Can you explain OPM further? In real estate, when you use OPM as a loan, your cash in the bank is readily accessible. For example, let’s say I have $100k in the bank & I borrow $100k to buy a property instead of paying cash. I’ve borrowed $100k and still have access to $100k to buy another identical property for cash (access to $200k total). But with a policy loan, if my cash value is $100k, let’s say the insurance company collateralizes my $100k cash value and they lend me $100k, I can not go back to my policy and cash out my $100k cash value since it’s collateralized. This means I only have access to $100k, not $200k, like in the first scenario. Am I mistaken?

We love that this question is so thoughtful and detailed. To answer the first part of your question, we agree! If you have $100k in the bank as cash, and you get an unsecured loan of $100k, you are leveraging OPM (other people’s money) to have greater access to capital. If you’re using infinite banking, and you have $100k of cash value and you collateralize it, you are tying it up so that you can no longer use it. However, you’re getting access to $100k of the insurance company’s money and leaving your cash value to sit and continue accumulation. Essentially, you’re trading your access, so that you can have uninterrupted compounding growth—with dividends and interest. 

Making an Apples to Apples Comparison

A more “apples to apples” comparison would be if you used your $100k of cash to secure your bank loan. And the reason you might do this is to have better interest rates. Then, in both instances, you have $100k of access while still growing that money.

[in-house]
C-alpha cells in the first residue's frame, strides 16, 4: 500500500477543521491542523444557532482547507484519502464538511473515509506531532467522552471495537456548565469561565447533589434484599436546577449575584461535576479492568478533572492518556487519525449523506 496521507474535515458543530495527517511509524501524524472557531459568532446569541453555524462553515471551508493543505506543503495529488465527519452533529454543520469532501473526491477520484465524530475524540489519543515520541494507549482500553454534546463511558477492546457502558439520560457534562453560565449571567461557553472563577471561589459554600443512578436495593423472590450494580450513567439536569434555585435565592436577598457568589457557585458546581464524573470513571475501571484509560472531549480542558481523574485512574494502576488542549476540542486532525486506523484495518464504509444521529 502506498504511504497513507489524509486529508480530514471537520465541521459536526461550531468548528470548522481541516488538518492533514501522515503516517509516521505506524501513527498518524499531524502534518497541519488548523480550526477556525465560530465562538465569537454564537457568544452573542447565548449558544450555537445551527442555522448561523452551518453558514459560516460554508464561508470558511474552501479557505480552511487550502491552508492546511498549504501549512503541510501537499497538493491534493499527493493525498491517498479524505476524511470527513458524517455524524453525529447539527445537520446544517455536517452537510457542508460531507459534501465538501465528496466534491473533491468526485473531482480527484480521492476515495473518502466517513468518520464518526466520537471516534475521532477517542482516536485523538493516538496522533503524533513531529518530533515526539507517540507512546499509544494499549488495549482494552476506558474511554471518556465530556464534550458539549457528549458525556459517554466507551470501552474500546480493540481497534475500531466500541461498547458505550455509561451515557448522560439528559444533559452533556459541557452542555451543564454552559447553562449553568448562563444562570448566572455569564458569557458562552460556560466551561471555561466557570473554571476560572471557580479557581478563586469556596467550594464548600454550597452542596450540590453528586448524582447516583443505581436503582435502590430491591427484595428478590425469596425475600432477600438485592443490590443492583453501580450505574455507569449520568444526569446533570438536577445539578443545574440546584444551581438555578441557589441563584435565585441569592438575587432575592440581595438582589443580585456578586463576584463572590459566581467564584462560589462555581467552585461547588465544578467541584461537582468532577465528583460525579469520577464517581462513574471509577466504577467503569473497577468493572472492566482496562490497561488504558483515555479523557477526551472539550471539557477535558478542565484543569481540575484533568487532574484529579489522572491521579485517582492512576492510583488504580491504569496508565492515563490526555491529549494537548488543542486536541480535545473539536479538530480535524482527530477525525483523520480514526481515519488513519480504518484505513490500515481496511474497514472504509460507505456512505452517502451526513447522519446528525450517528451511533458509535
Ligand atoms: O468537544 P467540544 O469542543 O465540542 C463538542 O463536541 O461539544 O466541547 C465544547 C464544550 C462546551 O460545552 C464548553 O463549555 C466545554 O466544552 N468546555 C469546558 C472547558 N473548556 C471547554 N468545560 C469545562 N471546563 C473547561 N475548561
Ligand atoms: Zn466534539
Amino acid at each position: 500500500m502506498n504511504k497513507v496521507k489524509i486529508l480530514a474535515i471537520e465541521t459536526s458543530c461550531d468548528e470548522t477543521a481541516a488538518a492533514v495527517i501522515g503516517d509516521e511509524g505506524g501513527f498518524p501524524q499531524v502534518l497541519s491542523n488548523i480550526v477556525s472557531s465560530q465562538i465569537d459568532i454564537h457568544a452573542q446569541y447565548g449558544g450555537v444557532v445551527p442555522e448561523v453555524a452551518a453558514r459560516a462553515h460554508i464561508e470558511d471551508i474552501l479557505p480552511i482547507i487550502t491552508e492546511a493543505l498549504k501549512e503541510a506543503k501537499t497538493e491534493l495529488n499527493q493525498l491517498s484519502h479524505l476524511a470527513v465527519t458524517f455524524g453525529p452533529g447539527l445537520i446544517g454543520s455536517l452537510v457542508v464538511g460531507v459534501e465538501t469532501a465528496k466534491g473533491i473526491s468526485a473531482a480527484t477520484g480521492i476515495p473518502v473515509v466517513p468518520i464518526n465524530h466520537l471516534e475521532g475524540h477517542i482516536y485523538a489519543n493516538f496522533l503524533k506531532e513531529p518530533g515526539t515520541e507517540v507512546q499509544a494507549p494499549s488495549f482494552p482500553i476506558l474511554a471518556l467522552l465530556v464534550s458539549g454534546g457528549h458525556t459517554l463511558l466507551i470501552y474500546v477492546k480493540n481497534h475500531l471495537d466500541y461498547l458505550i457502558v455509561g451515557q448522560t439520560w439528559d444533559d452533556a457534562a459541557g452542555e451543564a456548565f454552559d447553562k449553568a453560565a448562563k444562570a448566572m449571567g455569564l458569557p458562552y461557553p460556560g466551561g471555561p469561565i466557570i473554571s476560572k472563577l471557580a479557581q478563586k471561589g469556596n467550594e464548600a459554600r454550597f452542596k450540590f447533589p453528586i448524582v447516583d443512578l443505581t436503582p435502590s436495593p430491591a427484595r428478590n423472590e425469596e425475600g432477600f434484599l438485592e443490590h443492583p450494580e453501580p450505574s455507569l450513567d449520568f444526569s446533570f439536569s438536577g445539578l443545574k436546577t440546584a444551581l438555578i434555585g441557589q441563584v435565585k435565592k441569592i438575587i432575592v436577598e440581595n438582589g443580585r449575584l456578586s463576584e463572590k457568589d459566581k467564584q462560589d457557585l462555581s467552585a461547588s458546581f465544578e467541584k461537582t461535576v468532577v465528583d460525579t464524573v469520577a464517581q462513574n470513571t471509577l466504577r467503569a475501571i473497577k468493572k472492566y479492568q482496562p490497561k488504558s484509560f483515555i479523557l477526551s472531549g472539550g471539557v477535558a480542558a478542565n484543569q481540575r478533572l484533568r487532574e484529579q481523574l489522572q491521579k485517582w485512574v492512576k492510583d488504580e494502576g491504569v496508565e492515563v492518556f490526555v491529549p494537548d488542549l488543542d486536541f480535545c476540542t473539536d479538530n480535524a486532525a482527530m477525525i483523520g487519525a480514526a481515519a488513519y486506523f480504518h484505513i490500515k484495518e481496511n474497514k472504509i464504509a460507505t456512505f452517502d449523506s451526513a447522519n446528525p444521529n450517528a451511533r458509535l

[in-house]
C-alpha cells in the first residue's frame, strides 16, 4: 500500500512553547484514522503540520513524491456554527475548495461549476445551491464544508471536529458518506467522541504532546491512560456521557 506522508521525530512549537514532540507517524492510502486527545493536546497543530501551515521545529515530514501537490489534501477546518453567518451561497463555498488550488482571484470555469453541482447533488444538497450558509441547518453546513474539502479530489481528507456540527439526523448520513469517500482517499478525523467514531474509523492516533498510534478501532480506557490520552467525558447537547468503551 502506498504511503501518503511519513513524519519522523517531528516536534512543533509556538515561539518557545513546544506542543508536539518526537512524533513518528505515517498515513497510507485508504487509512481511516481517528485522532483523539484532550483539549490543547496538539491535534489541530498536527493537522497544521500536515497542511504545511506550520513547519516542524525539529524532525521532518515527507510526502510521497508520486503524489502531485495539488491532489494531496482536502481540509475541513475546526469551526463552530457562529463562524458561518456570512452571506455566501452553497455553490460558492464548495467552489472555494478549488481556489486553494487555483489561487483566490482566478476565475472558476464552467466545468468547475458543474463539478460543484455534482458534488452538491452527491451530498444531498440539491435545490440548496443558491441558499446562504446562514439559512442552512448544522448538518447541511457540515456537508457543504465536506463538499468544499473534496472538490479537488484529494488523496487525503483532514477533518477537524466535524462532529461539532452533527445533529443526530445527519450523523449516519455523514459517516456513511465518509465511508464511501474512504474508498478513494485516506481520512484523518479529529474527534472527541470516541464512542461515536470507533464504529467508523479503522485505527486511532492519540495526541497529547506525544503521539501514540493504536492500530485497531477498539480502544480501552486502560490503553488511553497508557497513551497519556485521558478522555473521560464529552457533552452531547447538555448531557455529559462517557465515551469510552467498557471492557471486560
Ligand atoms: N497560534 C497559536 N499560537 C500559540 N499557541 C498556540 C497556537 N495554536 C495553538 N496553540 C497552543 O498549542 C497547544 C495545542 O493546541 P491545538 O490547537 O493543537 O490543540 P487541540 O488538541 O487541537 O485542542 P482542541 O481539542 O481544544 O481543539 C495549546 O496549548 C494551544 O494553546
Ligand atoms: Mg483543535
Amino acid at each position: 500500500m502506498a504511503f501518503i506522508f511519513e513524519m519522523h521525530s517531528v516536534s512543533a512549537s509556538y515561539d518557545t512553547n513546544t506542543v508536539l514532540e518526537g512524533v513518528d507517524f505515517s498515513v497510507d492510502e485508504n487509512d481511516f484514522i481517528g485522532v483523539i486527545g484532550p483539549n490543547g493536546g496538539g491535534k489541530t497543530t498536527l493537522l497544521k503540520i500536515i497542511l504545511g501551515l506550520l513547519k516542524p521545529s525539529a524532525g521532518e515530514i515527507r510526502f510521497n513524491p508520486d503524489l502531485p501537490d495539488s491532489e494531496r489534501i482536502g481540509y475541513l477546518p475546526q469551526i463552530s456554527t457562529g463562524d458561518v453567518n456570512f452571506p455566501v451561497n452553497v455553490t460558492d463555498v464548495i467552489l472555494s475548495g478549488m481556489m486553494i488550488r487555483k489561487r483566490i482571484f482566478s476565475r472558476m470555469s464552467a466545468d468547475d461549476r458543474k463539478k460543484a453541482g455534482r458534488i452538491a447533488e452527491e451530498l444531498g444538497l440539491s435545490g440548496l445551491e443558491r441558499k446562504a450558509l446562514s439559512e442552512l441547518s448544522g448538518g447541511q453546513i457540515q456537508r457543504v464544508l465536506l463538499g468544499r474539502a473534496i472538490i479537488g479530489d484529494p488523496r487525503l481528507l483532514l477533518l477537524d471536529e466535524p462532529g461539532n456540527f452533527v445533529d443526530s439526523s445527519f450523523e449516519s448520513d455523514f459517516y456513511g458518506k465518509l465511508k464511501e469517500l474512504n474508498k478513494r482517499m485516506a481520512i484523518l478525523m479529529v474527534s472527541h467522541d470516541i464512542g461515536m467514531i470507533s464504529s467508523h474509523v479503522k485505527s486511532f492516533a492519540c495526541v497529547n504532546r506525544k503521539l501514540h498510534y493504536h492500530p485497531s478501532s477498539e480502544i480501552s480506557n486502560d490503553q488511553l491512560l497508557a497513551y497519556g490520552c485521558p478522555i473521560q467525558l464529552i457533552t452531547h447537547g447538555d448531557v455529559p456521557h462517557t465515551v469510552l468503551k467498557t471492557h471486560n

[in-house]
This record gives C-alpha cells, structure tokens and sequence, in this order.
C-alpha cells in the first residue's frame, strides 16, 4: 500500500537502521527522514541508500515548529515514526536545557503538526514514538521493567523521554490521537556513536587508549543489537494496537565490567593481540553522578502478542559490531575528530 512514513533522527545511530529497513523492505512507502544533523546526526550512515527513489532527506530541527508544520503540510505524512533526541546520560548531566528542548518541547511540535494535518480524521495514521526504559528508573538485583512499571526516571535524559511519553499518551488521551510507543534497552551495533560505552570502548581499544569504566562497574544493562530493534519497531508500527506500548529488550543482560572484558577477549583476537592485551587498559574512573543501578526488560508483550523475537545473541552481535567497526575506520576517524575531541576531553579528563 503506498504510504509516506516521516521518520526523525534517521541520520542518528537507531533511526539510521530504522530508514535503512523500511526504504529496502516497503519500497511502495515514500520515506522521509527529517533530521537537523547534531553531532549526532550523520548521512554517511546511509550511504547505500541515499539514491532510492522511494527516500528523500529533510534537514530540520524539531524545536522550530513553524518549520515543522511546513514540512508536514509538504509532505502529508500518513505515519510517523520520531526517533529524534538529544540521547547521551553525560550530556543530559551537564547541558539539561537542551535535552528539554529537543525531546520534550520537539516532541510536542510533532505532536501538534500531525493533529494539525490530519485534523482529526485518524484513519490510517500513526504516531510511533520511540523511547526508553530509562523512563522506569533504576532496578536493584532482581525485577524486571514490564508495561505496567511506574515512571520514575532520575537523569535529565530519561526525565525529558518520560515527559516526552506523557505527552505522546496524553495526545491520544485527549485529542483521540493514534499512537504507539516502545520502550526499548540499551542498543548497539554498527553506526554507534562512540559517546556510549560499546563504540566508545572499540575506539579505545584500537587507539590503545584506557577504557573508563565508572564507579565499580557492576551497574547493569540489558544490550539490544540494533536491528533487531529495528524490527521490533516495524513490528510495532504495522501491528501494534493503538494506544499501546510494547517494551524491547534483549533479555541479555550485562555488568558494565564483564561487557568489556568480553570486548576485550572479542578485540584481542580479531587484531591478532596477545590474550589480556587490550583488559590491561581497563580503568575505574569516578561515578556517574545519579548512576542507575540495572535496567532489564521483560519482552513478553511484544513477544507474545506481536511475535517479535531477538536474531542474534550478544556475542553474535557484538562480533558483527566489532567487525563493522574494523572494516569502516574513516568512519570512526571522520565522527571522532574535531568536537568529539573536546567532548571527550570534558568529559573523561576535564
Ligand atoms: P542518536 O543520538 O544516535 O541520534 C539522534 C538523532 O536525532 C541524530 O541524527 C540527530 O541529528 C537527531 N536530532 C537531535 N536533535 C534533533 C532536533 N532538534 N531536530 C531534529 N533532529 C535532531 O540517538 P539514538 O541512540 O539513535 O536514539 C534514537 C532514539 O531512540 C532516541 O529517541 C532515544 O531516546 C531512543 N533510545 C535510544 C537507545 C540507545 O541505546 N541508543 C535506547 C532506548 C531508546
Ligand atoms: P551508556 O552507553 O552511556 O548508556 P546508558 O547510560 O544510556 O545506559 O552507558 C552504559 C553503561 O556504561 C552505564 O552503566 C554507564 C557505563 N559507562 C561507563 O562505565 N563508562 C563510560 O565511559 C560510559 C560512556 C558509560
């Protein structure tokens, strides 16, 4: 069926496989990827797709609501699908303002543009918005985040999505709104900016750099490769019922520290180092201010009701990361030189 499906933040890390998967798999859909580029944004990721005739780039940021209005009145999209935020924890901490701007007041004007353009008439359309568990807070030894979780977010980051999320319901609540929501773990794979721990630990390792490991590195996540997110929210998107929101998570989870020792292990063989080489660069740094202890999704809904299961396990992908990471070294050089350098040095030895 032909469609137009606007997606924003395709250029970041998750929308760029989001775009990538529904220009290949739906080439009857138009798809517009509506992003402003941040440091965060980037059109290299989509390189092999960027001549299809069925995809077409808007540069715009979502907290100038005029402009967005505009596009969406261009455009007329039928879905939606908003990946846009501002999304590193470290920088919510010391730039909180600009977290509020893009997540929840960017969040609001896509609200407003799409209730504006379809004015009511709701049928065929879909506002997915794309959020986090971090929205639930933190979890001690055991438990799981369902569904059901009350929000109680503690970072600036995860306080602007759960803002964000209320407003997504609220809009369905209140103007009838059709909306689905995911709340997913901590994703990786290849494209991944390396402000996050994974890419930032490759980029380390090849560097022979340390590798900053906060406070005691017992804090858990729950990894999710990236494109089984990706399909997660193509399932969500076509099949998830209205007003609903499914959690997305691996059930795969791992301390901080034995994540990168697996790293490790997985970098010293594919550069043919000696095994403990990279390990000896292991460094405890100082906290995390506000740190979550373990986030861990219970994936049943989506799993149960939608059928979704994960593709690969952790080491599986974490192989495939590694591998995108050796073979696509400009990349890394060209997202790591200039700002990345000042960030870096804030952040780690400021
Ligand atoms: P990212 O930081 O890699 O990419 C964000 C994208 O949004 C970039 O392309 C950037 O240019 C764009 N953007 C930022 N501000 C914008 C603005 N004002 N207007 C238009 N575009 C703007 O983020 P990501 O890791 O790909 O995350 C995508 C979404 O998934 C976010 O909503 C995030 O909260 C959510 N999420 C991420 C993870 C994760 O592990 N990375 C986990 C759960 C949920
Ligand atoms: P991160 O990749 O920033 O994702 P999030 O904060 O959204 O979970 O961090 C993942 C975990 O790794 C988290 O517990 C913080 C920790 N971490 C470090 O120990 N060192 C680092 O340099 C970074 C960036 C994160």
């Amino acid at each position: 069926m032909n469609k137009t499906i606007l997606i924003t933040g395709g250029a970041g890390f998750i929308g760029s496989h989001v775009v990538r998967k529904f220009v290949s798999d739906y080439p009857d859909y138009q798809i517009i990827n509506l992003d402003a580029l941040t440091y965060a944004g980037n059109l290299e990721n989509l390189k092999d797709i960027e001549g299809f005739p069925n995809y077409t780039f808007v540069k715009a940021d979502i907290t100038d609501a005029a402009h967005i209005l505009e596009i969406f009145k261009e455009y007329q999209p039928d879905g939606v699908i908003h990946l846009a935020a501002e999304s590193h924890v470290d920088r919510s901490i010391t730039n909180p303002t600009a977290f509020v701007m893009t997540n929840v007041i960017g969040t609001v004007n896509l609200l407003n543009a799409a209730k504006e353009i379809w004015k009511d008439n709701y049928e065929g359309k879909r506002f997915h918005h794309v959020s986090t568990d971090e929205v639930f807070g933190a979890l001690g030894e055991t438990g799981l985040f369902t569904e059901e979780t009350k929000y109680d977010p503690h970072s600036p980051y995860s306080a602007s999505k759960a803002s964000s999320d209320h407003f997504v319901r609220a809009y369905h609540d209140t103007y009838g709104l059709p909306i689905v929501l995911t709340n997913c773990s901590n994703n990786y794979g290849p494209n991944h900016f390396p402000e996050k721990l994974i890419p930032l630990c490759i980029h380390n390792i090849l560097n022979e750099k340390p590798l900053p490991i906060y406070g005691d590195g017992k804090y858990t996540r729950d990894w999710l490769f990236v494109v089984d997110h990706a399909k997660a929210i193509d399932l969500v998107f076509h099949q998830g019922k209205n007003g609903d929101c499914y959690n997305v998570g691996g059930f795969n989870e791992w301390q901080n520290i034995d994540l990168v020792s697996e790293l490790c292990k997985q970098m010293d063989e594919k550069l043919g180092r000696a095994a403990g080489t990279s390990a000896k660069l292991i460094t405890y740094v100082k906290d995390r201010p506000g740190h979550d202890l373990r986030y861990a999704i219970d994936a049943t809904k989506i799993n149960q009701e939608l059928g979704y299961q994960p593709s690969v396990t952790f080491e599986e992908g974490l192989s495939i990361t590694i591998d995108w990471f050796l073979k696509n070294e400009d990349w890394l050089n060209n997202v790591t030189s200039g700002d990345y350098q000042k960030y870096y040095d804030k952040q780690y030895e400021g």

Also, just because you have the ability to use your policy as collateral for a loan, doesn’t mean you have to. You may have a better interest rate on a bank loan in general and may choose to start there. Then you still have access to that cash value down the road. In other words, you can leave your cash value where it is, and get a loan with the bank, and still have a total pool of $200k accessible. The real difference here is where your store your cash, and how you use it. And we think life insurance gives you better compounding growth and more options.

Additionally, as you pay down your loan, and as your cash value increases, you replenish what’s available to you. So if your policy grows substantially in a year (and its growth will get better and better each year, thanks to compounding), you’ll have more cash value to leverage. A typical savings account doesn’t grow as quickly, and if you withdraw the cash, you interrupt any compounding taking place. 

Here are several articles that will help with this concept:

Can You Explain the Difference Between Dividends and Interest?

Dail asked us: